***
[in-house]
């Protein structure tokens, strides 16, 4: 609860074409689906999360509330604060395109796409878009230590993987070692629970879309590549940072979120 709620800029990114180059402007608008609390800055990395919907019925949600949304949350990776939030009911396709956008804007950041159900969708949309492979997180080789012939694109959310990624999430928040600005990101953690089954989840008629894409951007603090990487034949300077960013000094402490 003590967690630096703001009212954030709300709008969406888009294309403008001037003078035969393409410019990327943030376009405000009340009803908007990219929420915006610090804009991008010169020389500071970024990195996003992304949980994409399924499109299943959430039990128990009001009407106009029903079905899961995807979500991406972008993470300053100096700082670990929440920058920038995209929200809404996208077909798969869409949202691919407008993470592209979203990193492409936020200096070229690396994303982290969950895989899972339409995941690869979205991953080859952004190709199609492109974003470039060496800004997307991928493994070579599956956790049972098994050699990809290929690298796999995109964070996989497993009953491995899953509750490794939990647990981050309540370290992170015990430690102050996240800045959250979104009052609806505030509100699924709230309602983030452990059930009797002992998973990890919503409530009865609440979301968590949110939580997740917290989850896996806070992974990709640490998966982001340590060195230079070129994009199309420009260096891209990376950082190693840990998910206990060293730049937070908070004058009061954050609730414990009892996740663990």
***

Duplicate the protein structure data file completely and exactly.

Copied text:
[in-house]
């Protein structure tokens, strides 16, 4: 609860074409689906999360509330604060395109796409878009230590993987070692629970879309590549940072979120 709620800029990114180059402007608008609390800055990395919907019925949600949304949350990776939030009911396709956008804007950041159900969708949309492979997180080789012939694109959310990624999430928040600005990101953690089954989840008629894409951007603090990487034949300077960013000094402490 003590967690630096703001009212954030709300709008969406888009294309403008001037003078035969393409410019990327943030376009405000009340009803908007990219929420915006610090804009991008010169020389500071970024990195996003992304949980994409399924499109299943959430039990128990009001009407106009029903079905899961995807979500991406972008993470300053100096700082670990929440920058920038995209929200809404996208077909798969869409949202691919407008993470592209979203990193492409936020200096070229690396994303982290969950895989899972339409995941690869979205991953080859952004190709199609492109974003470039060496800004997307991928493994070579599956956790049972098994050699990809290929690298796999995109964070996989497993009953491995899953509750490794939990647990981050309540370290992170015990430690102050996240800045959250979104009052609806505030509100699924709230309602983030452990059930009797002992998973990890919503409530009865609440979301968590949110939580997740917290989850896996806070992974990709640490998966982001340590060195230079070129994009199309420009260096891209990376950082190693840990998910206990060293730049937070908070004058009061954050609730414990009892996740663990």